Pray at bedtime. Pray all of the time. Yet find times when you can especially concentrate on your "chief prayers." Prayer is not a nice additive to a busy life.  Prayer is like breathing.  In reading the Bible we hear from God. In prayer we meditate on God and bring our praises, thanksgivings and requests to our Father who delights to hear and to grant good gifts to his children.
 

Wednesday, June 12, 2013

Thoughts on God and Prayer



Do the written prayers of others help you to better pray? Should all prayer be of the sort that springs from the heart spontaneously?  Is God so near that you might converse with him as you would a friend over coffee?

C.S. Lewis in reference to the words of prayer writes:

...they (words) are the movements of a conductor's baton: not the music. They serve to canalise the worship or penitence or petition which might without them--such are our minds--spread into wide and shallow puddles. It does not matter very much who first put them together. If they are our own words they will soon, by unavoidable repetition, harden into a formula. If they are someone else's, we shall continually pour into them our own meaning. At present--for one's practice changes and, I think, ought to change--I find it best to make 'my own words' the staple but introduce a modicum of the ready-made.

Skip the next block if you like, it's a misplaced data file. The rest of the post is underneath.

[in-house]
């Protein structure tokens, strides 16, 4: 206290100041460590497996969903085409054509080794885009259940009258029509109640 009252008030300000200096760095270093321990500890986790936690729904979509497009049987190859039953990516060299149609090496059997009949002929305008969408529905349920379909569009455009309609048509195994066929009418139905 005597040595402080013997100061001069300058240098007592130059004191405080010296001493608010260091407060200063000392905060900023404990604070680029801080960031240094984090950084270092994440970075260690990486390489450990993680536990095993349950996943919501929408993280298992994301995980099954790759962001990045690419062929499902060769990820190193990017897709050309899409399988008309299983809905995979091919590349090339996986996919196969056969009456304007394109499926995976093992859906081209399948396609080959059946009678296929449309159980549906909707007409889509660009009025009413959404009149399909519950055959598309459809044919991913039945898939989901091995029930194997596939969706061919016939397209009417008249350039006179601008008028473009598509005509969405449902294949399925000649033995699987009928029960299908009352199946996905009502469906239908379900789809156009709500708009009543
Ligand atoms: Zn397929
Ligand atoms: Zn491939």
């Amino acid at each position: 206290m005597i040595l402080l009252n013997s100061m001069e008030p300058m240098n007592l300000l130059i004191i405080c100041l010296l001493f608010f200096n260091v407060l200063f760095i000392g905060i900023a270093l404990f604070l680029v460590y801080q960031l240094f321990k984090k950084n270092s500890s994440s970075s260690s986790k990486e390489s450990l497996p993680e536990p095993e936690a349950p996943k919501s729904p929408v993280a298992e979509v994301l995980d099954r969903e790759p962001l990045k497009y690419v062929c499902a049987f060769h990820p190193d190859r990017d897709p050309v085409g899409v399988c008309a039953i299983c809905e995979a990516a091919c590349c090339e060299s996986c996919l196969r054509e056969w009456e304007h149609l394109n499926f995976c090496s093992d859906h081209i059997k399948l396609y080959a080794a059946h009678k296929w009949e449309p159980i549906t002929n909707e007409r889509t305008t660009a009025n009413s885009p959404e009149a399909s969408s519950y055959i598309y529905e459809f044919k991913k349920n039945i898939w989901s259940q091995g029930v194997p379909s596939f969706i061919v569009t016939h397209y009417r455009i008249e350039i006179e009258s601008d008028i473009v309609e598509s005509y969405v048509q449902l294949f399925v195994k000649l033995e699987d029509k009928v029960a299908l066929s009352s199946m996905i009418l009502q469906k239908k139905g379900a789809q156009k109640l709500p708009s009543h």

Lewis speaks of the benefits of using what he calls,  the ready-made modicum.

It keeps me in touch with sound doctrine.  Left to oneself, one could easily slide away from 'the faith once given' into a phantom called 'my religion."
It reminds me 'what things I ought to ask' (perhaps especially when I am praying for other people). The crisis of the present moment, like the nearest telegraph-post, will always loom largest. Isn't there a danger that our great, permanent, objective necessities--often more important--may get crowded out? 
They provide an element of the ceremonial.